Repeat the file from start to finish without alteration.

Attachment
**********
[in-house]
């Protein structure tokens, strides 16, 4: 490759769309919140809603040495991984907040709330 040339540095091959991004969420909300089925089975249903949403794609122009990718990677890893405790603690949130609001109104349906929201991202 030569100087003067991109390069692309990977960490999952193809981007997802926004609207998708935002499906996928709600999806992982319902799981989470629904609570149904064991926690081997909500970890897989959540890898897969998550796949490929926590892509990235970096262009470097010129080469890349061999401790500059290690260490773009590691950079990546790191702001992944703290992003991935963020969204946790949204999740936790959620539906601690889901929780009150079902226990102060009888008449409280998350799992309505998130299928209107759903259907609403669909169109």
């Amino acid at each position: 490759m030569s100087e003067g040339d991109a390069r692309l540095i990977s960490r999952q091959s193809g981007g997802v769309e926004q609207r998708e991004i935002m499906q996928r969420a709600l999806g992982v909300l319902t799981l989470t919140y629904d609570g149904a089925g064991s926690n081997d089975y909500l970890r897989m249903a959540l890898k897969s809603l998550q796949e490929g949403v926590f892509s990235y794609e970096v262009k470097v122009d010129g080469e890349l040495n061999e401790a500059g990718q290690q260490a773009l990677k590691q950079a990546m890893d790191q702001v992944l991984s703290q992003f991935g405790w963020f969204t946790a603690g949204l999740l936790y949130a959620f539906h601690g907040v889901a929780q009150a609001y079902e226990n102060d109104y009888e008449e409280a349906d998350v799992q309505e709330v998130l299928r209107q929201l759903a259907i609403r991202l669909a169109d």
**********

[in-house]
């Protein structure tokens, strides 16, 4: 490759769309919140809603040495991984907040709330 040339540095091959991004969420909300089925089975249903949403794609122009990718990677890893405790603690949130609001109104349906929201991202 030569100087003067991109390069692309990977960490999952193809981007997802926004609207998708935002499906996928709600999806992982319902799981989470629904609570149904064991926690081997909500970890897989959540890898897969998550796949490929926590892509990235970096262009470097010129080469890349061999401790500059290690260490773009590691950079990546790191702001992944703290992003991935963020969204946790949204999740936790959620539906601690889901929780009150079902226990102060009888008449409280998350799992309505998130299928209107759903259907609403669909169109």
């Amino acid at each position: 490759m030569s100087e003067g040339d991109a390069r692309l540095i990977s960490r999952q091959s193809g981007g997802v769309e926004q609207r998708e991004i935002m499906q996928r969420a709600l999806g992982v909300l319902t799981l989470t919140y629904d609570g149904a089925g064991s926690n081997d089975y909500l970890r897989m249903a959540l890898k897969s809603l998550q796949e490929g949403v926590f892509s990235y794609e970096v262009k470097v122009d010129g080469e890349l040495n061999e401790a500059g990718q290690q260490a773009l990677k590691q950079a990546m890893d790191q702001v992944l991984s703290q992003f991935g405790w963020f969204t946790a603690g949204l999740l936790y949130a959620f539906h601690g907040v889901a929780q009150a609001y079902e226990n102060d109104y009888e008449e409280a349906d998350v799992q309505e709330v998130l299928r209107q929201l759903a259907i609403r991202l669909a169109d």